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EDITORIAL: Making the argument for cops on the street, not in schools

The video shows the kind of encounter that should never take place in a high school, between two police officers and a smaller teenage girl.

One officer grabs the girl, pushes and pulls her toward a stairwell, drags her down the stairs, then places a foot on her chest to hold her down on the floor as the second officer appears to punch her and use a Taser on her.

The video, obtained by the Sun-Times, flatly contradicts the two officers’ account of what happened during the January incident at Marshall High School. They claim that 16-year-old Dnigma Howard kicked and bit them as they tried to escort her out of the school. They also say they fell down a flight of stairs.

We saw little of that on the video, though there could be more to the story. Nonetheless, it is hard to imagine any missing details that would have justified such rough treatment of an unarmed teenage girl.

But it could all happen again tomorrow, as long as armed police officers, untrained in how to deal with sometimes unruly teenagers, are stationed inside dozens of public schools.

It’s time, we think, for an entirely different approach. Grassroots activists and youth advocates have complained of unprofessional policing in Chicago schools for years. Their complaints have been echoed by some legal experts and, last year, by the city’s Office of the Inspector General.

We urge Chicago Public Schools CEO Janice Jackson, Mayor-elect Lori Lightfoot and her education transition team to consider a bold move: Take police officers out of schools. Make it clear that the school system’s mission is learning, not law enforcement.

As one former CPS teacher told us on Friday, “If you are 13 and go to a school with a metal detector, armed cop and no science lab, what message does that send to kids?”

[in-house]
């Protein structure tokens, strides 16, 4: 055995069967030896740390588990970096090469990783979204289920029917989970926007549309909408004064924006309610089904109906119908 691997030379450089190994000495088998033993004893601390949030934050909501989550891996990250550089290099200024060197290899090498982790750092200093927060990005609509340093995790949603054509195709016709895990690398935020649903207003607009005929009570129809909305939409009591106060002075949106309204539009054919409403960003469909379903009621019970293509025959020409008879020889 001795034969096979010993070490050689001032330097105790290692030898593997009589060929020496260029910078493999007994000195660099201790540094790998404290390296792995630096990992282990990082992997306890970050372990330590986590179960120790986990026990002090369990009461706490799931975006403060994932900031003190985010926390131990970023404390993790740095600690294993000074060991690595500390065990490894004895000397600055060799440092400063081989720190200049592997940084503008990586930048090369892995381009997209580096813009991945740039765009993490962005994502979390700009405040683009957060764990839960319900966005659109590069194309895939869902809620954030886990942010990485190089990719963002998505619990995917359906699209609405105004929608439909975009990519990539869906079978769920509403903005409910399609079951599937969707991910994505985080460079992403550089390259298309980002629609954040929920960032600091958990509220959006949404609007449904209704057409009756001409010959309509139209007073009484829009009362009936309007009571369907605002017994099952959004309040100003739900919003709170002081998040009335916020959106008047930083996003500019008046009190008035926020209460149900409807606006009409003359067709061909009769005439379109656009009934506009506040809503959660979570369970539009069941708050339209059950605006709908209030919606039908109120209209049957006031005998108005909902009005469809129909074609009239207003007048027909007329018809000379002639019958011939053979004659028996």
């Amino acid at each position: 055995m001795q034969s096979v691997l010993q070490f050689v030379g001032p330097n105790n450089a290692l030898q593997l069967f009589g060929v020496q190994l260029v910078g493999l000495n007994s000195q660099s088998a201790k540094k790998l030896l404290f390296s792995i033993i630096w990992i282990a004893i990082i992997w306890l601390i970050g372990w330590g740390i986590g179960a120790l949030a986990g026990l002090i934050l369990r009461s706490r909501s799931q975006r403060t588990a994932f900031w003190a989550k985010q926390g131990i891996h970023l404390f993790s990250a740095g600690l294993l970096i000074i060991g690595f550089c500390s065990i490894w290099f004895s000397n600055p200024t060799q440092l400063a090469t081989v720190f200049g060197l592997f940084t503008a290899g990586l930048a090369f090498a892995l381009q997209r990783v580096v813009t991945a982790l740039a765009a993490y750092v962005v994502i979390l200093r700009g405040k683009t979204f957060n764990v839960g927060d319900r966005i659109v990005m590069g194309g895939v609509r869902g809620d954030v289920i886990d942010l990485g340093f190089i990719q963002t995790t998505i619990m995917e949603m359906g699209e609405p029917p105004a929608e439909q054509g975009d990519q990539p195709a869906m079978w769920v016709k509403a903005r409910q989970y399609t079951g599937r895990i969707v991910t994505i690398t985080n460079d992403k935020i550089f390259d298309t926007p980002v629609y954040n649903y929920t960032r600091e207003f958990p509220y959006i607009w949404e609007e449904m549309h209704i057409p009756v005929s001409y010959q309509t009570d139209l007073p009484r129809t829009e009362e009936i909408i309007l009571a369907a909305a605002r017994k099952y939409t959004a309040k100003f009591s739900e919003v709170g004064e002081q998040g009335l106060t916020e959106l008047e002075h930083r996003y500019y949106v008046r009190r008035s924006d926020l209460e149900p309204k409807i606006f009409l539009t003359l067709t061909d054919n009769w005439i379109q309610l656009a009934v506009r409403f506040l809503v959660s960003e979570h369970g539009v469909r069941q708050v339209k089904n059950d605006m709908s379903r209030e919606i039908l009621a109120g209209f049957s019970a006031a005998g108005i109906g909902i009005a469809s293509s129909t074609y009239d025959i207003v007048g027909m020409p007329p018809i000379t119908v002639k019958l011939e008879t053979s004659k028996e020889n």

The Sargent Shriver National Center on Poverty Law recommended two years ago that Chicago eliminate police officers from schools and replace them with guidance counselors.

“Having police in schools just increases the likelihood of children being involved with the justice system,” Shriver Center staff attorney Patrice James said.

Let’s understand: We believe it’s essential to have police patrolling near schools, especially in tough neighborhoods, to be near at hand in an emergency and ensure the safety of students and school employees. Metal detectors make sense, too, in schools that opt to have them to prevent students — or anyone else — from bringing in guns and other weapons.

But it makes less sense to station armed police officers full-time inside schools, where they are expected to resolve fights between students and mete out discipline — responsibilities better handled by counselors with the expertise to work with young people.

“We need to have a broader public discussion with parents and others about expectations,” Ed Yohnka of the American Civil Liberties Union told us. “It may be that discussion leads to the conclusion that we can’t give them enough training, or put the right people there. Then maybe there’s another approach we should take.”

Last September, the city’s Office of the Inspector General issued a report that sharply criticized the lack of training for school officers, and the lack of oversight by CPD and CPS. Neither agency could then provide a current list of which officers are assigned to which schools.

CPS points out that only 75 schools now have full-time officers, down from 97 schools in 2010 — though dozens of schools have closed in that same period. CPS promises to have a “memorandum of understanding” with CPD on the role of officers in schools by next school year.

And if principals and local school councils decide they no longer want police in their schools, CPS will “work with them to develop alternative safety measures,” according to a spokesperson.

But that’s getting things backward. What would be wrong with making those “alternatives” the first option?

RELATED: Chicago police school security guards’ story doesn’t hold up on video

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Correction: An earlier version of this editorial identified both police officers as being men. One officer was a man, the other was a woman.